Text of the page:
The above sound just like what we call "software patents", ie, patents on a
program as such, rather than a technical invention that teaches us more
about the forces of nature.
> Integrating a PIN card and a SIM card in a single device: EP 929 880
This is too unspecific to tell about, and following the patent link requires
> Keep in mind "technical effect" means something is an invention,
> even though the solution may be obvious.
According to the EPO, but I claim that this is not supported by law.
> For example, using an
> out-of-band channel to receive a password is a technique that's
> known per se. But it achieves the technical effect of making
> the system more secure. The invention would probably be obvious,
> unless they were the first to come up with the concept of
> out-of-band channels.
> Some more examples. Saving memory, increasing speed, improving
> security, operating a user interface (T 236/91, T 59/93), configuring
> the operating system (T 265/92), coordinating and controlling
> internal data (T 6/83), or assisting in solving diagnostic problems
> in data communication (T 216/89) all are technical.
If saving memory is a technical effect, then it's not a far step (certainly
only an argumentative step) to either accept that all programs have a
technical effect, or that you can every program technical by applying it to
some specific technical problem (I guess every patent attorney who is worth
his money is able to do so easily). This is exactly what I said above: the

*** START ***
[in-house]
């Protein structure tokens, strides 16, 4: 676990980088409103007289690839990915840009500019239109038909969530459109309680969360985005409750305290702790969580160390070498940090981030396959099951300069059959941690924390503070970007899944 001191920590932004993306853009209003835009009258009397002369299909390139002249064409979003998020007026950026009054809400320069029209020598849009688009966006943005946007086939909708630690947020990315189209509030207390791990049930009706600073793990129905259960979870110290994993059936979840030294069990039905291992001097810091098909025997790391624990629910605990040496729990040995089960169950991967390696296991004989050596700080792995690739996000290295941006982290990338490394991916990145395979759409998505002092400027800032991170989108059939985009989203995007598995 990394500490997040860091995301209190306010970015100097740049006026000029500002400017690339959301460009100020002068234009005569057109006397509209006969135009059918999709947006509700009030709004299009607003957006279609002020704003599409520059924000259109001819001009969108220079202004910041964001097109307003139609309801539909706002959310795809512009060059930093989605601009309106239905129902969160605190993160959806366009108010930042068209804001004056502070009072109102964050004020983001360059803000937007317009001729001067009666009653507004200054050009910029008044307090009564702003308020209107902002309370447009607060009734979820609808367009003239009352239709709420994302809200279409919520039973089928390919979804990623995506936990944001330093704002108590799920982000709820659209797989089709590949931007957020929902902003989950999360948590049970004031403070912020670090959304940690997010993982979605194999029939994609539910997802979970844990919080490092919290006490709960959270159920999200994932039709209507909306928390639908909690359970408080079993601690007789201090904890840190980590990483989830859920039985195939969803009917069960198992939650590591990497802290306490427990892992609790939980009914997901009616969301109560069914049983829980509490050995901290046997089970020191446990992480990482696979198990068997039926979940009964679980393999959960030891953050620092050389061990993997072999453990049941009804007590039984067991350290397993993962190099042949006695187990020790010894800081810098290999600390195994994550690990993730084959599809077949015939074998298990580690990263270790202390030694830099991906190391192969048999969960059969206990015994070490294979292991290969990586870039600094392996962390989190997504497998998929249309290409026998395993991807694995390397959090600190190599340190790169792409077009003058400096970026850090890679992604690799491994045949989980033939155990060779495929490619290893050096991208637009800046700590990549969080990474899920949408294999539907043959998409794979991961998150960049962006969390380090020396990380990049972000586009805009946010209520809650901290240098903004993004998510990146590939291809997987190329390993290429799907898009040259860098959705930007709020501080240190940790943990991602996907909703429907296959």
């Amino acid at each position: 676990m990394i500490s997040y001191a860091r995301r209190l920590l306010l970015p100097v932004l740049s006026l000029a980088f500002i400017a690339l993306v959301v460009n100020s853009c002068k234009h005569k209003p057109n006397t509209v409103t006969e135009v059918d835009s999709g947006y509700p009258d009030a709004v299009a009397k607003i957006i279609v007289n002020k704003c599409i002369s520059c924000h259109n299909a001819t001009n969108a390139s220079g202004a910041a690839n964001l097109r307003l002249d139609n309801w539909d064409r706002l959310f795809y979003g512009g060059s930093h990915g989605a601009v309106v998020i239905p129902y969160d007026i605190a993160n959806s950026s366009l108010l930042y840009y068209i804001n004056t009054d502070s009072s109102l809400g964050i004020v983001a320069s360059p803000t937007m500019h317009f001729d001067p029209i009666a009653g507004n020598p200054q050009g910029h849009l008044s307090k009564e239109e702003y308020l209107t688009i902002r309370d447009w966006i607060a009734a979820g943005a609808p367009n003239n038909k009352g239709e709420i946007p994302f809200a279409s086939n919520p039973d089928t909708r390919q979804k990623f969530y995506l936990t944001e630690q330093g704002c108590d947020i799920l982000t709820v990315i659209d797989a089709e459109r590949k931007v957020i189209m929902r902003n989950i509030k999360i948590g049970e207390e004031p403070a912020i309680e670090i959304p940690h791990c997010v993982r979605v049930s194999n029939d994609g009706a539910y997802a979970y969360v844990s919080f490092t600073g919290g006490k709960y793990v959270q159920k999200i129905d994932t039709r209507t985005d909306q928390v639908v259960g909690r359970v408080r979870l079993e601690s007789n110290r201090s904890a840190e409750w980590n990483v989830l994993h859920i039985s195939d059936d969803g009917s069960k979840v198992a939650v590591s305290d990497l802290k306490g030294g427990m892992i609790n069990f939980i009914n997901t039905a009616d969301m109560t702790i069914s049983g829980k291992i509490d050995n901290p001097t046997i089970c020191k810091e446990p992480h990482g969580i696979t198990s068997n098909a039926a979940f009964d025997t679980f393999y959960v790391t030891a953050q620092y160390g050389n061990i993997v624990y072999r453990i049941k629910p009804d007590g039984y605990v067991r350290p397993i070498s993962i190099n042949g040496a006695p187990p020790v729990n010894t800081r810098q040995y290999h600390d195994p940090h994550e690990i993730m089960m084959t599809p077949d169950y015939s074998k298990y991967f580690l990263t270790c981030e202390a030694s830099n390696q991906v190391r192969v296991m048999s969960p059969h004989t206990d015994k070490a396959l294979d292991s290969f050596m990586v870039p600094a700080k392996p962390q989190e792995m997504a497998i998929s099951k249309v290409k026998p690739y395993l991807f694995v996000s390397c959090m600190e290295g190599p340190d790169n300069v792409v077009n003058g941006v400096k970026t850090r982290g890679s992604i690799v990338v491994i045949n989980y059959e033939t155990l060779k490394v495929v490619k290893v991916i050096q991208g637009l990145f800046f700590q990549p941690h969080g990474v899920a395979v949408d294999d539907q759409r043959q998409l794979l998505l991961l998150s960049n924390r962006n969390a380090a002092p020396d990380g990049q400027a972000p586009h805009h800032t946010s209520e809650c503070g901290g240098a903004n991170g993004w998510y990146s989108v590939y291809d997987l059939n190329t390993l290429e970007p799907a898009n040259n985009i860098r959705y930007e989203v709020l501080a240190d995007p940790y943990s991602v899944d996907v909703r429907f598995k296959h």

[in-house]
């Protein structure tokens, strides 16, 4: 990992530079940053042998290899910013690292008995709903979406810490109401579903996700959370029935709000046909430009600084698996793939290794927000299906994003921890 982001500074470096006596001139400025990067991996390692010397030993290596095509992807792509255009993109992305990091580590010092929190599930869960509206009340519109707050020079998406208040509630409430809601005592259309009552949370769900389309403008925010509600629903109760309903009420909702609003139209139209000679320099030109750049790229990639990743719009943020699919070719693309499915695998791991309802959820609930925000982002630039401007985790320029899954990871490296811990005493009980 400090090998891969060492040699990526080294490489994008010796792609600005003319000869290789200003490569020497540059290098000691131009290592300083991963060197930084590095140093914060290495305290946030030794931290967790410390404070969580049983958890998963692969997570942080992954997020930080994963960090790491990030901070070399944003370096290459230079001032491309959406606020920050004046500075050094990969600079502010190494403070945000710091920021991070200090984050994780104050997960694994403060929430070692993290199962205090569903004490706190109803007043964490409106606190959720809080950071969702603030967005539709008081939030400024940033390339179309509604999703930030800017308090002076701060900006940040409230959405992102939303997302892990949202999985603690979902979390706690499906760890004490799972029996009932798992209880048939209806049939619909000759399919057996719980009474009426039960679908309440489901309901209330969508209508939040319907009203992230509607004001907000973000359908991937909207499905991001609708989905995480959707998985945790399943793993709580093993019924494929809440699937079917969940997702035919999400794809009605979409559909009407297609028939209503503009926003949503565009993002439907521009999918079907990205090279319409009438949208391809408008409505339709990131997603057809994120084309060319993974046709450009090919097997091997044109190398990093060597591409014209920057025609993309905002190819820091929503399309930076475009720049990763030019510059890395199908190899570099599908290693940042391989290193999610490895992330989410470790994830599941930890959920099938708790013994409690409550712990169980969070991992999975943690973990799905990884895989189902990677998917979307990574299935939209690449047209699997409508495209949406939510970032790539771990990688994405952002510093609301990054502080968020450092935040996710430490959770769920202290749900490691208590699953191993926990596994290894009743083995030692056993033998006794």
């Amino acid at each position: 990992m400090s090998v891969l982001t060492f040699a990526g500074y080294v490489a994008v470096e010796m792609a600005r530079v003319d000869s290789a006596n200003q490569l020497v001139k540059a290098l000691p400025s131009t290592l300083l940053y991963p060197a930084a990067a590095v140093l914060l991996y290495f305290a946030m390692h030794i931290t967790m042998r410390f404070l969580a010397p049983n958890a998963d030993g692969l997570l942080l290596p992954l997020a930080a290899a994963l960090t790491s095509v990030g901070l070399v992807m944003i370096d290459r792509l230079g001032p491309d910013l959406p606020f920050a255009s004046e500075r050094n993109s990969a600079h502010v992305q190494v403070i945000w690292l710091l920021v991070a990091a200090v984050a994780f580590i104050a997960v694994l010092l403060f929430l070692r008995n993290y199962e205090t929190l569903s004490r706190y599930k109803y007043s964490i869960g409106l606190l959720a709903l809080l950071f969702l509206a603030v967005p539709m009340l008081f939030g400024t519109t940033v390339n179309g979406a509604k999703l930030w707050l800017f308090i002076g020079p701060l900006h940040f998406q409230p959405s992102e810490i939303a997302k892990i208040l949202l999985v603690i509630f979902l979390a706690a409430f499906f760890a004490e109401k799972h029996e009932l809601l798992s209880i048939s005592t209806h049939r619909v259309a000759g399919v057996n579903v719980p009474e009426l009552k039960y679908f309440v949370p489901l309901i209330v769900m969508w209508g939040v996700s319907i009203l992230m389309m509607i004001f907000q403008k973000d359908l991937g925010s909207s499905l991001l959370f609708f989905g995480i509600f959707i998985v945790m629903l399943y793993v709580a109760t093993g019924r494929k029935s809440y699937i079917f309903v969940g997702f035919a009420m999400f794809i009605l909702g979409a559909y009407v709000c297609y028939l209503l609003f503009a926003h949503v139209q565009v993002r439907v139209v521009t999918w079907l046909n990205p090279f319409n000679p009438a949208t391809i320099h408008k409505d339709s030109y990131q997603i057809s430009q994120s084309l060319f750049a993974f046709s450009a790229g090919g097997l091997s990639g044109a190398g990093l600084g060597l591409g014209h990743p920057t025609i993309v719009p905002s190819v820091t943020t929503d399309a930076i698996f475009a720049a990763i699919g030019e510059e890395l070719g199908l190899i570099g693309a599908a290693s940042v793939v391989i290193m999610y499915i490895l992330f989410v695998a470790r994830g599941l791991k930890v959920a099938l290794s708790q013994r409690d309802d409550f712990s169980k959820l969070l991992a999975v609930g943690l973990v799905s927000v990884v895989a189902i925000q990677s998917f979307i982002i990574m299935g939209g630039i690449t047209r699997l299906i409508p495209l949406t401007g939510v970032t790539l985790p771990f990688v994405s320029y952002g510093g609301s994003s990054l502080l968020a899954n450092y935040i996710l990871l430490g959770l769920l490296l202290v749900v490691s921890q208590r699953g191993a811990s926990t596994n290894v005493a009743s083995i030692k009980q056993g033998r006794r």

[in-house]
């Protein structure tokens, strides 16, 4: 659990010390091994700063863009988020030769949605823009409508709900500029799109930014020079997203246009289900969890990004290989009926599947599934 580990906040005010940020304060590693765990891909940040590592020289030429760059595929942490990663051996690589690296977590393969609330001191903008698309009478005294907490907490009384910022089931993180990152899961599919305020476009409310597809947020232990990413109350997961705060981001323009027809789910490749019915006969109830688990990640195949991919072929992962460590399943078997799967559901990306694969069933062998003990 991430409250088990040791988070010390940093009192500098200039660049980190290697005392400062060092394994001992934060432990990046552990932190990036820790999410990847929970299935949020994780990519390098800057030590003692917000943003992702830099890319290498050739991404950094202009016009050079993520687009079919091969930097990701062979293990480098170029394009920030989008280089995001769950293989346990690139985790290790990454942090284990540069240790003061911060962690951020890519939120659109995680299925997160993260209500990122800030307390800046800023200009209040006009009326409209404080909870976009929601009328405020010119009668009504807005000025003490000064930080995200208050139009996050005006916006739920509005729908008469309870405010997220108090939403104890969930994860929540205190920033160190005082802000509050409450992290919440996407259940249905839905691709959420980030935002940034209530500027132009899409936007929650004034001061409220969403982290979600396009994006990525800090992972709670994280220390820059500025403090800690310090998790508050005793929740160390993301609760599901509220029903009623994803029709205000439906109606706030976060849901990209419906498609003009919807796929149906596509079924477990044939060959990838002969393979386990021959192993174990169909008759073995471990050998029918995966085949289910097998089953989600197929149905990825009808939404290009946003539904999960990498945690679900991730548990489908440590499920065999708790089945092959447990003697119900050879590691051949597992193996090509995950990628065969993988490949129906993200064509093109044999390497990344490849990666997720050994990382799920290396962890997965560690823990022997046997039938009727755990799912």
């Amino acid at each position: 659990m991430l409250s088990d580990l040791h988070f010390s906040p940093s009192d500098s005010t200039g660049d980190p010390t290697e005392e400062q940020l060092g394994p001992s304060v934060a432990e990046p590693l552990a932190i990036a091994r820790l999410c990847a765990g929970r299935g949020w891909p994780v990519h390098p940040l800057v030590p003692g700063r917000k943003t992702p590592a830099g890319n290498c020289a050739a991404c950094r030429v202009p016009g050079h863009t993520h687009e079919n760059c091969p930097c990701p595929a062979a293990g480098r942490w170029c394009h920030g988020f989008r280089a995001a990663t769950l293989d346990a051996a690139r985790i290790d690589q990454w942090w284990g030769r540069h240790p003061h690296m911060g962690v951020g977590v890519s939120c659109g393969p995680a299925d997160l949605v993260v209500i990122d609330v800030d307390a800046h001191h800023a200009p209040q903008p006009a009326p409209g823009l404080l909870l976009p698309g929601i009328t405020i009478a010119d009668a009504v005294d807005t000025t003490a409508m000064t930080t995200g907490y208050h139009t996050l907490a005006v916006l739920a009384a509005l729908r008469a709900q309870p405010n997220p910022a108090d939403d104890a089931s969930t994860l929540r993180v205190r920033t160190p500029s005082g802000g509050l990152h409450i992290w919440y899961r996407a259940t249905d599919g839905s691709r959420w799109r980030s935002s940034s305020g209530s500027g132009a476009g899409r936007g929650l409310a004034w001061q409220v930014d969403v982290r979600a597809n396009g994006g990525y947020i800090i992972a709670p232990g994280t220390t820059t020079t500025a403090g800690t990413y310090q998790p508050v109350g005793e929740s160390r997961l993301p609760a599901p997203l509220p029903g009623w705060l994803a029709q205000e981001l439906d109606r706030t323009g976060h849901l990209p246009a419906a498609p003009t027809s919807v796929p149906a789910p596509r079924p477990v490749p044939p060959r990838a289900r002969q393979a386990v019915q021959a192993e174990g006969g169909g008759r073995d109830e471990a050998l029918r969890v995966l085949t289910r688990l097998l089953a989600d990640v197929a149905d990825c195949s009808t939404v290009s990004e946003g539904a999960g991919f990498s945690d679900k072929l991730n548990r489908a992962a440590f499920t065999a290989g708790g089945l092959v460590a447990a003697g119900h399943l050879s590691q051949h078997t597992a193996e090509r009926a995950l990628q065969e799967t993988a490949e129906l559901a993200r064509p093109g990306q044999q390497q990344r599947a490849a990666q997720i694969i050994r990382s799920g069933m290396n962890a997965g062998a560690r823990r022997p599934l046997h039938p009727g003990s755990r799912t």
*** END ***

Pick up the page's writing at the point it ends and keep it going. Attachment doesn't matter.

distinction isn't a distinction. All programs are either programs as such
or programs with a technical effect or both.
Which is exactly why we have to reject software patents, because then the
conclusions from the Dispositionsprogramm come true that everything that is
thinkable is patentable. This is the big threat that we have to prevent
from becoming real _and_ codified in european law.
Or to make it more specific: Saving memory is just the consequence of
increasing the information density, or packing more information into less
bits. That is also called compression. And information theory, in which
compression algorithms live, is math.
Likewise for out-of-band channels. Channels are just transports. Using an
extra channel is nothing that tells us more about the forces of nature. It
is a purely abstract and logical construct with certain properties. One
property is that using out of band channels is separating information into